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In re Strandell

decided: September 10, 1987.

IN THE MATTER OF ALEX STRANDELL, ET AL., PLAINTIFFS,
v.
JACKSON COUNTY, ILLINOIS, ET AL., DEFENDANTS; APPEAL OF THOMAS F. TOBIN, ATTORNEY AT LAW, CONTEMNOR-APPELLANT



Appeal from the United States District Court for the Southern District of Illinois, No. 85-4159, James L. Foreman, Chief Judge. Published as Table Case at:,.

Wood, Jr., and Ripple, Circuit Judges, and Gordon, Senior District Judge.*fn*

Author: Ripple

RIPPLE, Circuit Judge.

In this appeal, we must decide whether a federal district court can require litigants to participate in a nonbinding summary jury trial. In a nonbinding summary jury trial, attorneys summarize their case before a jury, which then renders a nonbinding verdict. The purpose of this device is to motivate litigants toward settlement by allowing them to estimate how an actual jury may respond to their evidence. Thomas Tobin, Esquire, appeals from a judgment of criminal contempt for refusing to participate in such a procedure. We vacated the judgment by an order dated September 10, 1987, 830 F.2d 195; we now issue a full opinion.

I

Facts

Mr. Tobin represents the parents of [Text Deleted by Court Emendation] Michael Strandell in a civil rights action against Jackson County, Illinois. The case involves the arrest, strip search, imprisonment, and suicidal death of Michael Strandell. In anticipation of a pretrial conference on September 3, 1986, the plaintiffs filed a written report concerning settlement prospects. The plaintiffs reported that they were requesting $500,000, but that the defendants refused to discuss the issue. At the pretrial conference, the district court suggested that the parties consent to a summary jury trial. A summary jury trial generally lasts one day, and consists of the selection of six jurors to hear approximations by counsel of the expected evidence. After receiving an abbreviated charge, the jury retires with directions to render a consensus verdict. After a verdict is reached, the jury is informed that its verdict is advisory in nature and nonbinding. The objective of this procedure is to induce the parties to negotiate a settlement.*fn1 Mr. Tobin informed the district court that the plaintiffs would not consent to a summary jury trial, and filed a motion to advance the case for trial. The district court ordered that discovery be closed on January 15, 1987, and set the case for trial.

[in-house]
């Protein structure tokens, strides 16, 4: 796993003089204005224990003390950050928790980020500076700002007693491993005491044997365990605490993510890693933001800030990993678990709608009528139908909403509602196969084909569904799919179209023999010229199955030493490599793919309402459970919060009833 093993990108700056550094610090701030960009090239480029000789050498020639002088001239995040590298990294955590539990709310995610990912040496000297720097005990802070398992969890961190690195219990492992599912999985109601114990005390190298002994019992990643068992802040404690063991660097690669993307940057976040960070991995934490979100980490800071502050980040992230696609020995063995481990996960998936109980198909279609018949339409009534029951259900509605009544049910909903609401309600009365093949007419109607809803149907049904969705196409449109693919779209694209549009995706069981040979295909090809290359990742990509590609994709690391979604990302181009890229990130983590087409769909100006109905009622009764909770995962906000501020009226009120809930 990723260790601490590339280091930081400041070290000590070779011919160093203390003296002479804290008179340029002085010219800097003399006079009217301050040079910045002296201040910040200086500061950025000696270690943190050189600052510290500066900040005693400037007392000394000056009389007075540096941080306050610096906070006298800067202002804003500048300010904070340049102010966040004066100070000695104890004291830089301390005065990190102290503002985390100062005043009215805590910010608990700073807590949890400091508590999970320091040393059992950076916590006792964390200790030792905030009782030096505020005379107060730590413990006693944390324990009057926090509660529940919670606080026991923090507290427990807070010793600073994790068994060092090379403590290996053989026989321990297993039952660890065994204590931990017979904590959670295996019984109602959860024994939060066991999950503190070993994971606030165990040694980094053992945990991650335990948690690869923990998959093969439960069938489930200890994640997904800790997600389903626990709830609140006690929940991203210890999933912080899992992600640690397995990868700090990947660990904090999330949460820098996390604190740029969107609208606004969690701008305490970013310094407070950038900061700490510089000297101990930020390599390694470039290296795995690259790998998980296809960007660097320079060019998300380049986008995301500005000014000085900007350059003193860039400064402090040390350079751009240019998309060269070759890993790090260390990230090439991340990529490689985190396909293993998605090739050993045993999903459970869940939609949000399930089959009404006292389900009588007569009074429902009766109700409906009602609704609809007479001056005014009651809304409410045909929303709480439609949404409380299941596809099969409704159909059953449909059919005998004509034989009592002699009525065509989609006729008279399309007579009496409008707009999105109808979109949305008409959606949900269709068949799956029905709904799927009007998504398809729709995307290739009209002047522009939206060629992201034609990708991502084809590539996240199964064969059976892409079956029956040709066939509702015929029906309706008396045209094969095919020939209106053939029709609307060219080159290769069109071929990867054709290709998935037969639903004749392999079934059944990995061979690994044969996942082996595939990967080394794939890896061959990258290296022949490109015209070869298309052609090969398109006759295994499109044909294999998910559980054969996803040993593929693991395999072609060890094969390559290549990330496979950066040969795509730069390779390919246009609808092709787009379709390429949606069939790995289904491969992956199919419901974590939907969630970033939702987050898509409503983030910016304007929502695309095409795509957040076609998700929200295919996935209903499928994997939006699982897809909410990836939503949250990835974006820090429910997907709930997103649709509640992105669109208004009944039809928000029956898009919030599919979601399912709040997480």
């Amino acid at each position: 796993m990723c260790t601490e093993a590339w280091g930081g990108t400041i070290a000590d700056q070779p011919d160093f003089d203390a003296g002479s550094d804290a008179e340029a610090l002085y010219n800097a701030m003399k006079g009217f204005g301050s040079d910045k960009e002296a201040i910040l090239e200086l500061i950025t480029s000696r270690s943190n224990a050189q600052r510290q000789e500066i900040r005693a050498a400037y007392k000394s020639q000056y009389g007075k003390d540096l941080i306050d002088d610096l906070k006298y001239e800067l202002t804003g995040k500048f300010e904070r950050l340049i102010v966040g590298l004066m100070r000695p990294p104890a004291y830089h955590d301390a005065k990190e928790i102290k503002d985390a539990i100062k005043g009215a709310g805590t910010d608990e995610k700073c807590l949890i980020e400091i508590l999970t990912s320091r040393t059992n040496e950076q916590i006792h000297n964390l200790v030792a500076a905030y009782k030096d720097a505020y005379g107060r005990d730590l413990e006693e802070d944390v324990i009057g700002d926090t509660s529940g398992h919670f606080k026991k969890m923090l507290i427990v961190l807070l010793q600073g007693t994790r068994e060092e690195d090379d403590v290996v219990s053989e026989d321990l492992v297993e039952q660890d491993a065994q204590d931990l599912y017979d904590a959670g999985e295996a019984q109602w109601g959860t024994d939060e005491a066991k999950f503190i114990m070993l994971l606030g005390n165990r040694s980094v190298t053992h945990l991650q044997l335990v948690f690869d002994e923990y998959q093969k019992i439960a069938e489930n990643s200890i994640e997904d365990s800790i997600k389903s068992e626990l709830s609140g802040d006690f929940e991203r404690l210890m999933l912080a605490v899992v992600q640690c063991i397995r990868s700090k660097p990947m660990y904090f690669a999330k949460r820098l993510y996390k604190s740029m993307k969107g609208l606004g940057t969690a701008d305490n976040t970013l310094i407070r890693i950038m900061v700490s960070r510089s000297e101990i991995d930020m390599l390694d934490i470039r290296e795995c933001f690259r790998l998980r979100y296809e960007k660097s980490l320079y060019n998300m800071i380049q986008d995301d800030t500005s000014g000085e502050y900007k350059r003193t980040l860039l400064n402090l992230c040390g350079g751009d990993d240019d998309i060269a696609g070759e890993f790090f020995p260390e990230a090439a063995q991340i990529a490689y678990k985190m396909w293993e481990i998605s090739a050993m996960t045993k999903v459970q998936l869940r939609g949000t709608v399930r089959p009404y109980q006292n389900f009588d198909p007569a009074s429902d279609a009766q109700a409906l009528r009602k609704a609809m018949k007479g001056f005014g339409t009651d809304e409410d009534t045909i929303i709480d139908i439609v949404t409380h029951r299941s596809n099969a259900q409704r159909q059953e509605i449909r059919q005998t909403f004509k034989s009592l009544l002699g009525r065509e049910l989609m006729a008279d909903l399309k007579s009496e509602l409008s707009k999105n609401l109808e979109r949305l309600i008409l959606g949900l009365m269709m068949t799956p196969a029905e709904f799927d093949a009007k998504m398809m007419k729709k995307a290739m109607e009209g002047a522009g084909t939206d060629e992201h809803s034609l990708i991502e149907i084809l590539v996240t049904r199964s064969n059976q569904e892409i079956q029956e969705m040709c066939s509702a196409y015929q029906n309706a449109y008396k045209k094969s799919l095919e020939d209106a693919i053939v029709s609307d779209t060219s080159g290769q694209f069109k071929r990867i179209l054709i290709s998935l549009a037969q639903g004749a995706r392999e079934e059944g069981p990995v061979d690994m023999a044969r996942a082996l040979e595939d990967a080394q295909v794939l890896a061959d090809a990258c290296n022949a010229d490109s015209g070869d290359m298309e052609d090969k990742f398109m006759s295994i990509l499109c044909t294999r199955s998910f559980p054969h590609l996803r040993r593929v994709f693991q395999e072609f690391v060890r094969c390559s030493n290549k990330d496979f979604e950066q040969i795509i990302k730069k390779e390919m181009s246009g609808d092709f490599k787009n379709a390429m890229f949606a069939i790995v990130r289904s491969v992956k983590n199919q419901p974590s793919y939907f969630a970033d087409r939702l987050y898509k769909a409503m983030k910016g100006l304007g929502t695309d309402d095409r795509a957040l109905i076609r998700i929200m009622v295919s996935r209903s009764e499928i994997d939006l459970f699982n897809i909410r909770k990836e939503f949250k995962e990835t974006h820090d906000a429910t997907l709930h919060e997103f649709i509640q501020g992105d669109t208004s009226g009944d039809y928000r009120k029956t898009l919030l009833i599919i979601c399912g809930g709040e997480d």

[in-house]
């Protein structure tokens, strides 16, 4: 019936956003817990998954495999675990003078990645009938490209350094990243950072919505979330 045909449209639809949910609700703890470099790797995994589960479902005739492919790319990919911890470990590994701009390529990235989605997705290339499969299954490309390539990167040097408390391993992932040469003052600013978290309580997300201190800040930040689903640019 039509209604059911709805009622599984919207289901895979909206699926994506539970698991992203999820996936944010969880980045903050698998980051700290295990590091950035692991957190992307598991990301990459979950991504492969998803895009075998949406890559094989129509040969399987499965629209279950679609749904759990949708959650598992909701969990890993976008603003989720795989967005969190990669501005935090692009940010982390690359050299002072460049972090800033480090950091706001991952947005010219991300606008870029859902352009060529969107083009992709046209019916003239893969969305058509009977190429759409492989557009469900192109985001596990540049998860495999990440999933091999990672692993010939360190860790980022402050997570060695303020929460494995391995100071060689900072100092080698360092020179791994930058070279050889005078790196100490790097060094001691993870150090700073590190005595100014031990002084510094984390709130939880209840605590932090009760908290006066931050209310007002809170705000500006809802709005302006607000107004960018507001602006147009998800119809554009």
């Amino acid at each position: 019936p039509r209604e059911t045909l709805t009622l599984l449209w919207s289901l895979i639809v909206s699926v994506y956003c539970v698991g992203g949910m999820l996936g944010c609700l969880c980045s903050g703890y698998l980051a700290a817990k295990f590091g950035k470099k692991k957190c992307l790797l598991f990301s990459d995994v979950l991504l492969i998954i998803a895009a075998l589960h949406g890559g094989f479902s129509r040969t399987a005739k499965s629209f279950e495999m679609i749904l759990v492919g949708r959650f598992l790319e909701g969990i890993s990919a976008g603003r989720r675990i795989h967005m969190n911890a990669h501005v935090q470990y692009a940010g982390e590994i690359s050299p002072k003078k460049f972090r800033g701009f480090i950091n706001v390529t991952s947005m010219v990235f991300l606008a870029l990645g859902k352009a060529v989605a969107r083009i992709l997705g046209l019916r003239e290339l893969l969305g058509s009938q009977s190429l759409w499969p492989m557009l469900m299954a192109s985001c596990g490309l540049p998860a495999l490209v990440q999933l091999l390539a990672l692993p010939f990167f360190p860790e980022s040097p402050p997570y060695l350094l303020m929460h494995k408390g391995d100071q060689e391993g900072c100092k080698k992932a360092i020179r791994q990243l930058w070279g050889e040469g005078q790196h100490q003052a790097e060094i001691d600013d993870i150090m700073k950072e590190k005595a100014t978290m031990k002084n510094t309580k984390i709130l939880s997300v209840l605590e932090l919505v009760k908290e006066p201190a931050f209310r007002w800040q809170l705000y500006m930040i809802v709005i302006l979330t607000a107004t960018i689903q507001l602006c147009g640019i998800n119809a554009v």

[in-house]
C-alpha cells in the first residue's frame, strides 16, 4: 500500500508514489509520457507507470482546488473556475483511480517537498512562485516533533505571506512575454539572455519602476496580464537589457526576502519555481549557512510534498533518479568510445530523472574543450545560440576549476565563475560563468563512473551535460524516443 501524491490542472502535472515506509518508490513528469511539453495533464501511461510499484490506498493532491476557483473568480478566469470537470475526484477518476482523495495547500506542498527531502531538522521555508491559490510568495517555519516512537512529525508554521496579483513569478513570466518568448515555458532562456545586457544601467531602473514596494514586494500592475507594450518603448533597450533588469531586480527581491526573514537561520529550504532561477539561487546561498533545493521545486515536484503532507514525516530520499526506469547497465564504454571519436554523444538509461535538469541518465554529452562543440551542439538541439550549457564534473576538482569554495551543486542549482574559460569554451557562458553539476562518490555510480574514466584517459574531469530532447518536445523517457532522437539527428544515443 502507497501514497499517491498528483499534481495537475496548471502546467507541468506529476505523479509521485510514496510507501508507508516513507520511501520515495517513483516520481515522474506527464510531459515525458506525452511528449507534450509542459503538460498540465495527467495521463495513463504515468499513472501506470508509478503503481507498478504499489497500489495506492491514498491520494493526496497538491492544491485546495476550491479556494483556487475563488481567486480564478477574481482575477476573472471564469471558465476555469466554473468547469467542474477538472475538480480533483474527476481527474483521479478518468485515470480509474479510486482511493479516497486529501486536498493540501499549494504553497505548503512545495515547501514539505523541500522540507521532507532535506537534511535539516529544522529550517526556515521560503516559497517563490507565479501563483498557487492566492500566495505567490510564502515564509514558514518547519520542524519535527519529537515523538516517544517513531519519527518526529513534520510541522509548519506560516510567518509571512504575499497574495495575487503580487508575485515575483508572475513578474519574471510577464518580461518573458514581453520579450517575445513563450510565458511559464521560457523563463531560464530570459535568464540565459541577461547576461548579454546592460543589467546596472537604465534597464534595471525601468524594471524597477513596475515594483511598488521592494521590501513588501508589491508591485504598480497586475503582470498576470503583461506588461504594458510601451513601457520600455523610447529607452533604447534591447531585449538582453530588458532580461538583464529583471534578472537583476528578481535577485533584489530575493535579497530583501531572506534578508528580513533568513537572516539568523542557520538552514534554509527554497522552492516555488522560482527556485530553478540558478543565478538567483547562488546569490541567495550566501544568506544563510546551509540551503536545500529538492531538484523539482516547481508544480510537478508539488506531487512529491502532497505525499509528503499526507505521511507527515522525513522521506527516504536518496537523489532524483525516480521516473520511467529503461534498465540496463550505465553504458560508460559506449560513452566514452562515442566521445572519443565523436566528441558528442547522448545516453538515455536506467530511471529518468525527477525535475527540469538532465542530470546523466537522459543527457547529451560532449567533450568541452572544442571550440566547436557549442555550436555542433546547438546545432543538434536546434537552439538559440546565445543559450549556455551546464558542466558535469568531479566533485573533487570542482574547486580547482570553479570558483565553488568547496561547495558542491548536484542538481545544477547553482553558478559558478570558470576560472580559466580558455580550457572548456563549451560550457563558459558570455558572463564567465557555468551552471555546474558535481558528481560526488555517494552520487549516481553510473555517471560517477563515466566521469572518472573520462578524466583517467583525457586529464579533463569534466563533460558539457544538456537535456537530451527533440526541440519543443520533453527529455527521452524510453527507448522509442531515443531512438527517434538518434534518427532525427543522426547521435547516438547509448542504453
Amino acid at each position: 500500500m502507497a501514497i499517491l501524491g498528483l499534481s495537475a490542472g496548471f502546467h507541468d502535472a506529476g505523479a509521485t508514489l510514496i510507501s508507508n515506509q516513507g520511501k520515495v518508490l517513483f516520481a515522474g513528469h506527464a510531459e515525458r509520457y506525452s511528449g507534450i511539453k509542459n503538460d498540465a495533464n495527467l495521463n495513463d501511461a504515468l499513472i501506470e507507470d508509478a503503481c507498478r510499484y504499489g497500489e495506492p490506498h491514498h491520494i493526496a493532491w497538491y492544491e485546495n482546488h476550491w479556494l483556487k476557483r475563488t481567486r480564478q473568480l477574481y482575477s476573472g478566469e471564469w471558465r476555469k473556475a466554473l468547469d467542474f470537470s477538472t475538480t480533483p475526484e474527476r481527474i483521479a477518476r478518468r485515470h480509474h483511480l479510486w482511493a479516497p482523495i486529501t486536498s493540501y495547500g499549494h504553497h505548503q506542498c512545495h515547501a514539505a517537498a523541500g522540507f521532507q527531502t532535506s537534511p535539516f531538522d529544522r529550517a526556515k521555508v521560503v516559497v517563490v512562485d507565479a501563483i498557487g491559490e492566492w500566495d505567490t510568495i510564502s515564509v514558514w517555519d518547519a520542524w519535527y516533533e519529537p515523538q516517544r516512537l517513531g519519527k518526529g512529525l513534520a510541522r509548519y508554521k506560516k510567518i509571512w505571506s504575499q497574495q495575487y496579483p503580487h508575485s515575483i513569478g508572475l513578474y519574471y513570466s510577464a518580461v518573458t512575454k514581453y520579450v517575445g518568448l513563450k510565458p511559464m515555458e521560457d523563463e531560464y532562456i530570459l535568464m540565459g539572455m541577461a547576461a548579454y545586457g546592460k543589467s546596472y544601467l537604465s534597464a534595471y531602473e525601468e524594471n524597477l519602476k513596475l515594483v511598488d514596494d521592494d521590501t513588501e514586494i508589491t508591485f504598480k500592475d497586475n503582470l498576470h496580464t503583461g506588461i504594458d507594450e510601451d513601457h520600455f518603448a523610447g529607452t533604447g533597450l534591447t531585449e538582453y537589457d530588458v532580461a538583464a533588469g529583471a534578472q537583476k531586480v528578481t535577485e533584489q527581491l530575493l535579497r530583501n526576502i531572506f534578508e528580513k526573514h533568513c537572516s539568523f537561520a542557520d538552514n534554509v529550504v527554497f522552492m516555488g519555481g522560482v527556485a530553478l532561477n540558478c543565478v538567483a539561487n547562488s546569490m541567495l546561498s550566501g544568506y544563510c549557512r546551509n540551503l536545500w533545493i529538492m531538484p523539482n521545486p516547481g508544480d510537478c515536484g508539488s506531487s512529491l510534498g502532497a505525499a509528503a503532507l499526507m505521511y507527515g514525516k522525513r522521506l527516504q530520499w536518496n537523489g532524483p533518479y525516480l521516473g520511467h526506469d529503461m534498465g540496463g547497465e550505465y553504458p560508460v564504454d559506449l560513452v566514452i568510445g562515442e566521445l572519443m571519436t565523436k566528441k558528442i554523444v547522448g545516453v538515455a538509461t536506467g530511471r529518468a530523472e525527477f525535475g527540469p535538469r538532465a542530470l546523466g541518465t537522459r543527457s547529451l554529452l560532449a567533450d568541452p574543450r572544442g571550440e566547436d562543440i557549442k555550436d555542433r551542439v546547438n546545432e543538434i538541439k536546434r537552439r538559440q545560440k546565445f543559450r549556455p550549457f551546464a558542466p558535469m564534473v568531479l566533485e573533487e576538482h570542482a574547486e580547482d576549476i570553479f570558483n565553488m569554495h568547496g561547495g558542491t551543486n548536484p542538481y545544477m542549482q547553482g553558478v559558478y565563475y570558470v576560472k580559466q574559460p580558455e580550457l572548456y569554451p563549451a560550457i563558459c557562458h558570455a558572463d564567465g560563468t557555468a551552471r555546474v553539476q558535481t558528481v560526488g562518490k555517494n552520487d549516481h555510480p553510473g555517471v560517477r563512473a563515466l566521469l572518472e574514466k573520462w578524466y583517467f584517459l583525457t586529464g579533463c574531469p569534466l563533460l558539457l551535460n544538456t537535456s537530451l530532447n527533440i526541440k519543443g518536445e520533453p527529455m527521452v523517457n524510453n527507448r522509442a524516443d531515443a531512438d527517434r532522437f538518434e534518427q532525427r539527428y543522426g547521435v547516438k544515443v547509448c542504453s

During discovery, the plaintiffs had obtained statements from 21 witnesses. The plaintiffs learned the identity of many of these witnesses from information provided by the defendants. After discovery closed, the defendants filed a motion to compel production of the witnesses' statements. The plaintiffs responded that these statements constituted privileged work-product; they argued that the defendants could have obtained the information contained in them through ordinary discovery. The district court denied the motion to compel production; it concluded that the defendants had failed to establish "substantial need" and "undue hardship," as required by Rule 26(b)(3) of the Federal Rules of Civil Procedure.

On March 23, 1987, the district court again discussed settlement prospects with counsel. The court expressed its view that a trial could not be accommodated easily on its crowded docket and again suggested that the parties consent to a summary jury trial. On March 26, 1987, Mr. Tobin advised the district court that he would not be willing to submit his client's case to a summary jury trial, but that he was ready to proceed to trial immediately. He claimed that a summary jury trial would require disclosure of the privileged statements. The district court rejected this argument, and ordered the parties to participate in a summary jury trial.

On March 31, 1987, the parties and counsel appeared, as ordered, for selection of a jury for the summary jury trial. Mr. Tobin again objected to the district court's order compelling the summary jury trial. The district court denied this motion. Mr. Tobin then respectfully declined to proceed with the selection of the jury. The district court informed Mr. Tobin that it did not have time available to try this case, nor would it have time for a trial "in the foreseeable months ahead." Tr. of March 31, 1987 at 5. The court then held Mr. Tobin in criminal contempt for refusing to proceed with the summary jury trial.

The district court postponed disposition of the criminal contempt judgment until April 6, 1987. On that date, the district court asked Mr. Tobin to reconsider his position on proceeding with the summary jury trial. Mr. Tobin reiterated his view that the court lacked the power to compel a summary jury trial, and maintained that such a proceeding would violate his client's rights. The district court entered a criminal contempt judgment of $500 against Mr. Tobin. Mr. Tobin filed a notice of appeal that same day.

II

The District Court Opinion

The district court filed a memorandum opinion setting forth its reasons for ordering a summary jury trial. Strandell v. Jackson County, 115 F.R.D. 333 (S.D. Ill. 1987) [hereinafter Mem. op.]; R.144. The district court noted that trial in this case was expected to last five to six weeks, and that the parties were "poles apart in terms of settlement." Id. at 334. ...


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